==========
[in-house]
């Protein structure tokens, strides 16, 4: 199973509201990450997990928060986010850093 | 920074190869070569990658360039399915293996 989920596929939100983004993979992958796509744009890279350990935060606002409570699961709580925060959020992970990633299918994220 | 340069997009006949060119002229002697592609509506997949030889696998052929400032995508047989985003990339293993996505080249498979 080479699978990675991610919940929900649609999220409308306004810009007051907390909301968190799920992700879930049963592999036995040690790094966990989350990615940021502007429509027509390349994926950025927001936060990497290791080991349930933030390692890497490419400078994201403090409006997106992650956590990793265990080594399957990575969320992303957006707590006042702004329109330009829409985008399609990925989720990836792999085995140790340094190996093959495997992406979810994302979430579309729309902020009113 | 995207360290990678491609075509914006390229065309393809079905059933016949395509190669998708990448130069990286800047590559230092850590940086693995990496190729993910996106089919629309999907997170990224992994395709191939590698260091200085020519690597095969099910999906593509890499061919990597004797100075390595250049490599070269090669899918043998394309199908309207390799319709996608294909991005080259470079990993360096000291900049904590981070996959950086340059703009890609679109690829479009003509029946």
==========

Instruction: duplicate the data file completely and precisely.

[in-house]
């Protein structure tokens, strides 16, 4: 199973509201990450997990928060986010850093 | 920074190869070569990658360039399915293996 989920596929939100983004993979992958796509744009890279350990935060606002409570699961709580925060959020992970990633299918994220 | 340069997009006949060119002229002697592609509506997949030889696998052929400032995508047989985003990339293993996505080249498979 080479699978990675991610919940929900649609999220409308306004810009007051907390909301968190799920992700879930049963592999036995040690790094966990989350990615940021502007429509027509390349994926950025927001936060990497290791080991349930933030390692890497490419400078994201403090409006997106992650956590990793265990080594399957990575969320992303957006707590006042702004329109330009829409985008399609990925989720990836792999085995140790340094190996093959495997992406979810994302979430579309729309902020009113 | 995207360290990678491609075509914006390229065309393809079905059933016949395509190669998708990448130069990286800047590559230092850590940086693995990496190729993910996106089919629309999907997170990224992994395709191939590698260091200085020519690597095969099910999906593509890499061919990597004797100075390595250049490599070269090669899918043998394309199908309207390799319709996608294909991005080259470079990993360096000291900049904590981070996959950086340059703009890609679109690829479009003509029946």